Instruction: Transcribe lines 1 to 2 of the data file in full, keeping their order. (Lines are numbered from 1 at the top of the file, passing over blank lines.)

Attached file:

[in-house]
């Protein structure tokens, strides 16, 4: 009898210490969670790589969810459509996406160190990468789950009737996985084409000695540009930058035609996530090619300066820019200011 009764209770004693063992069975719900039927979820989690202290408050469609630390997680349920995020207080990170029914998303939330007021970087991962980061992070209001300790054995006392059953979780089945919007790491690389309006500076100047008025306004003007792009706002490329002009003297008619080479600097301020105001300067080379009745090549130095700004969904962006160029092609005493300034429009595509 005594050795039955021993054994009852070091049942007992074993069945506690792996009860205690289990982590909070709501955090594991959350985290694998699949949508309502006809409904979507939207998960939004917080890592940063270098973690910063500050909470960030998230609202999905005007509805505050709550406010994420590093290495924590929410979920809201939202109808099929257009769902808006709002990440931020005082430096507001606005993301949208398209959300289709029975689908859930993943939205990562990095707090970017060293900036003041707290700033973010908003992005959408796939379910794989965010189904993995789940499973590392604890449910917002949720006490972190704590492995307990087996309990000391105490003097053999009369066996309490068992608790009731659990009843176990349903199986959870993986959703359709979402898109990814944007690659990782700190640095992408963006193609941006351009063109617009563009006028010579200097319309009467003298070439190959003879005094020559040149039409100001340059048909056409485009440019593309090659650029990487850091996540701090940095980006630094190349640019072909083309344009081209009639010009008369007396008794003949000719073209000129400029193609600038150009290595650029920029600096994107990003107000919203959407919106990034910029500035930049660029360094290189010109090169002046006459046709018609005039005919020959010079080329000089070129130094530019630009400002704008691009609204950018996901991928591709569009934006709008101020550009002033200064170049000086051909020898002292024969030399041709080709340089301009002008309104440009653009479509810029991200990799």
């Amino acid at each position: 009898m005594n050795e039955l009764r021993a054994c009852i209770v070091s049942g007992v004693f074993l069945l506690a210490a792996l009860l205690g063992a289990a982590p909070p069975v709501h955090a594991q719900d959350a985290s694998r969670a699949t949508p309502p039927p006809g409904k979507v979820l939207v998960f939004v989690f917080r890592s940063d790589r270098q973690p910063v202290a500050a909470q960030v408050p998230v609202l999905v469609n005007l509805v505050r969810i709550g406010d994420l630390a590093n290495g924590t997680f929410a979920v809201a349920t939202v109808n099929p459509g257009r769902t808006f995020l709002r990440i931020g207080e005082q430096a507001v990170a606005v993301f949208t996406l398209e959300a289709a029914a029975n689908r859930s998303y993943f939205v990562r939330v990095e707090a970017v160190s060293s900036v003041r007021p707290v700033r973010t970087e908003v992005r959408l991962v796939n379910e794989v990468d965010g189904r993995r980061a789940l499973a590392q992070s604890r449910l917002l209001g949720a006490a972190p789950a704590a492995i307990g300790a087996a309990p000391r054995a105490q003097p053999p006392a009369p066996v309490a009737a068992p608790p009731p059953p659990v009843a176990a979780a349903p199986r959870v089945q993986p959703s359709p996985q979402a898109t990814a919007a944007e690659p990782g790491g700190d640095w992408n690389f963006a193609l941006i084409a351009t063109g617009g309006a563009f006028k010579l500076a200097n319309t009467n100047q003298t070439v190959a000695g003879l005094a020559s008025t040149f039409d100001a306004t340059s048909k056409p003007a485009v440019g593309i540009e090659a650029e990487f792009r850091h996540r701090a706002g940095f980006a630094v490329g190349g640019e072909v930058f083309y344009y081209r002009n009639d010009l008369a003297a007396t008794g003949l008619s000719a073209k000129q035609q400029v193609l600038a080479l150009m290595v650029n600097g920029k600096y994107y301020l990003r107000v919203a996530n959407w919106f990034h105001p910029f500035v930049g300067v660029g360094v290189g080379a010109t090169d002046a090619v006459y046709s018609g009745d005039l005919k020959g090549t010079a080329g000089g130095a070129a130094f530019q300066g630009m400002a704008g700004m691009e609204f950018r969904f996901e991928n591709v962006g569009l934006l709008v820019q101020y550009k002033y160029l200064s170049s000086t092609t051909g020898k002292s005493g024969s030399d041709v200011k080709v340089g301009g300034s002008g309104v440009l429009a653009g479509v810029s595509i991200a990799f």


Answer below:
[in-house]
């Protein structure tokens, strides 16, 4: 009898210490969670790589969810459509996406160190990468789950009737996985084409000695540009930058035609996530090619300066820019200011 009764209770004693063992069975719900039927979820989690202290408050469609630390997680349920995020207080990170029914998303939330007021970087991962980061992070209001300790054995006392059953979780089945919007790491690389309006500076100047008025306004003007792009706002490329002009003297008619080479600097301020105001300067080379009745090549130095700004969904962006160029092609005493300034429009595509 005594050795039955021993054994009852070091049942007992074993069945506690792996009860205690289990982590909070709501955090594991959350985290694998699949949508309502006809409904979507939207998960939004917080890592940063270098973690910063500050909470960030998230609202999905005007509805505050709550406010994420590093290495924590929410979920809201939202109808099929257009769902808006709002990440931020005082430096507001606005993301949208398209959300289709029975689908859930993943939205990562990095707090970017060293900036003041707290700033973010908003992005959408796939379910794989965010189904993995789940499973590392604890449910917002949720006490972190704590492995307990087996309990000391105490003097053999009369066996309490068992608790009731659990009843176990349903199986959870993986959703359709979402898109990814944007690659990782700190640095992408963006193609941006351009063109617009563009006028010579200097319309009467003298070439190959003879005094020559040149039409100001340059048909056409485009440019593309090659650029990487850091996540701090940095980006630094190349640019072909083309344009081209009639010009008369007396008794003949000719073209000129400029193609600038150009290595650029920029600096994107990003107000919203959407919106990034910029500035930049660029360094290189010109090169002046006459046709018609005039005919020959010079080329000089070129130094530019630009400002704008691009609204950018996901991928591709569009934006709008101020550009002033200064170049000086051909020898002292024969030399041709080709340089301009002008309104440009653009479509810029991200990799």